With a third of the search engine market, Bing remains a relevant source of traffic for your business. At a minimum, it is very important to create (or claim) your local Bing business page and optimize it for accuracy and completeness, as it will influence Google as well as show up on direct searches in Bing.
Note that Bing still displays more than 3 listings vs. what is now seen on Google search. Although reviews aren’t part of the equation on Bing, they will display third-party reviews from Yelp, CitySearch, and others.
At last check, roughly 66% of search is conducted through Google. Understandably, search engine optimization has come to mean Google optimization for many business owners. But if a third of your prospective customers are not using Google, it’s worth taking a serious look at the number two search engine – Bing.
Local businesses should first become acquainted with Bing Local. For most, Bing Local will look pretty familiar. Just as local businesses that index in Google Maps have Google+ Local Pages – formerly known as Google Place Pages – Bing has its equivalent. Most businesses with a physical address will find that they already have a Bing Local listing, which can be claimed through the Bing Business Portal.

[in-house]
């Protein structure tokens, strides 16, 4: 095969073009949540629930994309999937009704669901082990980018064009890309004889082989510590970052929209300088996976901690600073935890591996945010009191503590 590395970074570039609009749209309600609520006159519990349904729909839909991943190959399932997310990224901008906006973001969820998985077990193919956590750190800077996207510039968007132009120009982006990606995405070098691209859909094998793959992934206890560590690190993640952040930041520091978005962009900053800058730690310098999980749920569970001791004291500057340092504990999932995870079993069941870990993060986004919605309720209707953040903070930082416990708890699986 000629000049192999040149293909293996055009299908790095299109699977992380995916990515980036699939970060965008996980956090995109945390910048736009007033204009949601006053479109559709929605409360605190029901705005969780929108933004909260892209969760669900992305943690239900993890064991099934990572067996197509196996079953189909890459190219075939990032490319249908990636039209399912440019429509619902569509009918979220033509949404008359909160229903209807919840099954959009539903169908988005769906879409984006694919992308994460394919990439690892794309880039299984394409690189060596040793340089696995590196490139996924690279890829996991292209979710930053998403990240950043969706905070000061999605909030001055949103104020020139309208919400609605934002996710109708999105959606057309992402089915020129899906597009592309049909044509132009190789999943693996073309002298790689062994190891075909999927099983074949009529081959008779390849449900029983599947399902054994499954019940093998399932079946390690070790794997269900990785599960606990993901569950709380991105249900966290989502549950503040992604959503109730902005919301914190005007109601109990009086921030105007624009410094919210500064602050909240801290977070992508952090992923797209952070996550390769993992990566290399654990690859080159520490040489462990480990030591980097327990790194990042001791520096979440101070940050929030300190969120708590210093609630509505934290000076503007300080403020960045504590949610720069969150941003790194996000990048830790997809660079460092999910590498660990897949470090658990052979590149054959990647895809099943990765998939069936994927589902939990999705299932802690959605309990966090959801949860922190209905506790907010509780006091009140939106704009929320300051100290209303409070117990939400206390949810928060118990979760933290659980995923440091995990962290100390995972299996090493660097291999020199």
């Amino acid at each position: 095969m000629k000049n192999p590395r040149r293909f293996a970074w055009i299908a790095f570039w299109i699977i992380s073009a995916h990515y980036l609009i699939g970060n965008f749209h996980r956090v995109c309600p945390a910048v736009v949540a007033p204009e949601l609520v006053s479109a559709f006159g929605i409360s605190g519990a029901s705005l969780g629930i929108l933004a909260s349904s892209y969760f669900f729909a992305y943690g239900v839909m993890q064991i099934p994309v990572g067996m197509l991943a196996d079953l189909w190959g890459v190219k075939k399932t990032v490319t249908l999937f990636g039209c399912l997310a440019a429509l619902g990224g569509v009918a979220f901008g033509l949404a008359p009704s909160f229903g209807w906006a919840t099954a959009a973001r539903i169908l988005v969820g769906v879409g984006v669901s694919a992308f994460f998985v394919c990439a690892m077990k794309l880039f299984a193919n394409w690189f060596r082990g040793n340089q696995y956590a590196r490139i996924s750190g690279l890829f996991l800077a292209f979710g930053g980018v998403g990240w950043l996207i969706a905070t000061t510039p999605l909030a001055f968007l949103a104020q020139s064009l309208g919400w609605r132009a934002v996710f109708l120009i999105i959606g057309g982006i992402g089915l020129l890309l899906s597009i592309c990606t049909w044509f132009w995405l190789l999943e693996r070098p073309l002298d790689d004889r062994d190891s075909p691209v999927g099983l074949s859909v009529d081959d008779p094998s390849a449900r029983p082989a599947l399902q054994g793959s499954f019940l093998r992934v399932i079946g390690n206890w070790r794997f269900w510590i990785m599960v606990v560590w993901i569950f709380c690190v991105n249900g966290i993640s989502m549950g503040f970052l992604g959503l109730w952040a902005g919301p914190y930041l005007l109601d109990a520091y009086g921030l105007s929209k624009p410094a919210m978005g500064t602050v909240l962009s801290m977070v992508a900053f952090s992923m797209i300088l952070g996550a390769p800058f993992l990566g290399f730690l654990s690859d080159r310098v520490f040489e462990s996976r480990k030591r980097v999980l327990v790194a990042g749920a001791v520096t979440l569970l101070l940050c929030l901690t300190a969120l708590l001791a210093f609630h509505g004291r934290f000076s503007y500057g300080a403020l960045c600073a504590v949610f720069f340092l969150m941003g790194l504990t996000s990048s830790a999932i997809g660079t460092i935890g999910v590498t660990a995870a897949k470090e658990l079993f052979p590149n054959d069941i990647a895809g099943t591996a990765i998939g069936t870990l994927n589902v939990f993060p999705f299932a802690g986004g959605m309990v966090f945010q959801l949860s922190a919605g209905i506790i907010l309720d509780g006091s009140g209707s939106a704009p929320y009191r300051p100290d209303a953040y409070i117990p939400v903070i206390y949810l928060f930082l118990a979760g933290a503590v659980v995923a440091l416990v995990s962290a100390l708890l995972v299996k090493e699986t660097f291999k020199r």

Upon claiming your listing, the action steps for search optimization are, again, very similar to Google+ Local. Recommended steps include filling out the profile to completion; adding photos; ensuring name, address, and phone number are accurate; and building citations. For a more comprehensive breakdown of these action steps, check out this helpful introduction to Bing Local Optimization.
The first thing you need to know about Bing reviews is that there is no such thing. Instead of hosting their own reviews like Google+ Local, Bing Local listings display review snippets and ratings pulled from third-party review sites. While Bing’s partnership with Yelp! has been widely publicized, Bing Local listings also draw reviews content from Citysearch.